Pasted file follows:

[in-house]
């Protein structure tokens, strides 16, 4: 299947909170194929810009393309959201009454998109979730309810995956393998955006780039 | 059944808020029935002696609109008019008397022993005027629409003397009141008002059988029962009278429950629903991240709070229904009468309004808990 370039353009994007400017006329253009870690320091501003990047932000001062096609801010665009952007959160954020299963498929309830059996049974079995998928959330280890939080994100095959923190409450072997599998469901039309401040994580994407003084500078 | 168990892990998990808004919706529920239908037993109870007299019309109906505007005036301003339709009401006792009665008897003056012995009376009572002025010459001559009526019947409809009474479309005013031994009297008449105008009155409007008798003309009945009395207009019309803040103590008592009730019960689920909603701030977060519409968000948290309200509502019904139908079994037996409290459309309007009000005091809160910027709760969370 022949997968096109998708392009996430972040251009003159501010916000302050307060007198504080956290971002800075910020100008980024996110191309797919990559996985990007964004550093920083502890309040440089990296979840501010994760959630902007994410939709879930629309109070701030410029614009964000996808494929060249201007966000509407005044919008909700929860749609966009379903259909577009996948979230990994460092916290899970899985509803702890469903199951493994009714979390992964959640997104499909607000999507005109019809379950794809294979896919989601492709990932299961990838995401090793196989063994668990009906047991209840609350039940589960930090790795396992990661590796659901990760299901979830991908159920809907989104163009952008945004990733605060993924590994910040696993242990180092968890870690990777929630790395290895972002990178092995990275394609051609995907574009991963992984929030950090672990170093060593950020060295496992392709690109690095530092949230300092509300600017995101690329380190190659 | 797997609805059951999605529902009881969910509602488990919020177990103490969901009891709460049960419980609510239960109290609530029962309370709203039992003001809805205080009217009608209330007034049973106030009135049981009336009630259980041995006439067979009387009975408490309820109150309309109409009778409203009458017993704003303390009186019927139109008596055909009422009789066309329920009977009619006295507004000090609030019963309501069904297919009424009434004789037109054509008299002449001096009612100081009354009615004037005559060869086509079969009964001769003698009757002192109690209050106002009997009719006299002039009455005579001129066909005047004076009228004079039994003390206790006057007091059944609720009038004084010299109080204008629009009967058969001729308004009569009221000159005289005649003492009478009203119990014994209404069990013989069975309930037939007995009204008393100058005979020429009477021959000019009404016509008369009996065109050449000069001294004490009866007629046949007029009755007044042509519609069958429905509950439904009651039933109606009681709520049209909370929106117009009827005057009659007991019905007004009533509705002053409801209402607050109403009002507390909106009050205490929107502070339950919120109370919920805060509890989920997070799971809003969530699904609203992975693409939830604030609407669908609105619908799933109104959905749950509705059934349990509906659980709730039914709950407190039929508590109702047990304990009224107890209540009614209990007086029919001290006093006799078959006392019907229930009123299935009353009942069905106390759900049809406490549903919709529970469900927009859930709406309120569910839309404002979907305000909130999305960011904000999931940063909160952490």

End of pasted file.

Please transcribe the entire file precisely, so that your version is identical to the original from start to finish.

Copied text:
[in-house]
């Protein structure tokens, strides 16, 4: 299947909170194929810009393309959201009454998109979730309810995956393998955006780039 | 059944808020029935002696609109008019008397022993005027629409003397009141008002059988029962009278429950629903991240709070229904009468309004808990 370039353009994007400017006329253009870690320091501003990047932000001062096609801010665009952007959160954020299963498929309830059996049974079995998928959330280890939080994100095959923190409450072997599998469901039309401040994580994407003084500078 | 168990892990998990808004919706529920239908037993109870007299019309109906505007005036301003339709009401006792009665008897003056012995009376009572002025010459001559009526019947409809009474479309005013031994009297008449105008009155409007008798003309009945009395207009019309803040103590008592009730019960689920909603701030977060519409968000948290309200509502019904139908079994037996409290459309309007009000005091809160910027709760969370 022949997968096109998708392009996430972040251009003159501010916000302050307060007198504080956290971002800075910020100008980024996110191309797919990559996985990007964004550093920083502890309040440089990296979840501010994760959630902007994410939709879930629309109070701030410029614009964000996808494929060249201007966000509407005044919008909700929860749609966009379903259909577009996948979230990994460092916290899970899985509803702890469903199951493994009714979390992964959640997104499909607000999507005109019809379950794809294979896919989601492709990932299961990838995401090793196989063994668990009906047991209840609350039940589960930090790795396992990661590796659901990760299901979830991908159920809907989104163009952008945004990733605060993924590994910040696993242990180092968890870690990777929630790395290895972002990178092995990275394609051609995907574009991963992984929030950090672990170093060593950020060295496992392709690109690095530092949230300092509300600017995101690329380190190659 | 797997609805059951999605529902009881969910509602488990919020177990103490969901009891709460049960419980609510239960109290609530029962309370709203039992003001809805205080009217009608209330007034049973106030009135049981009336009630259980041995006439067979009387009975408490309820109150309309109409009778409203009458017993704003303390009186019927139109008596055909009422009789066309329920009977009619006295507004000090609030019963309501069904297919009424009434004789037109054509008299002449001096009612100081009354009615004037005559060869086509079969009964001769003698009757002192109690209050106002009997009719006299002039009455005579001129066909005047004076009228004079039994003390206790006057007091059944609720009038004084010299109080204008629009009967058969001729308004009569009221000159005289005649003492009478009203119990014994209404069990013989069975309930037939007995009204008393100058005979020429009477021959000019009404016509008369009996065109050449000069001294004490009866007629046949007029009755007044042509519609069958429905509950439904009651039933109606009681709520049209909370929106117009009827005057009659007991019905007004009533509705002053409801209402607050109403009002507390909106009050205490929107502070339950919120109370919920805060509890989920997070799971809003969530699904609203992975693409939830604030609407669908609105619908799933109104959905749950509705059934349990509906659980709730039914709950407190039929508590109702047990304990009224107890209540009614209990007086029919001290006093006799078959006392019907229930009123299935009353009942069905106390759900049809406490549903919709529970469900927009859930709406309120569910839309404002979907305000909130999305960011904000999931940063909160952490």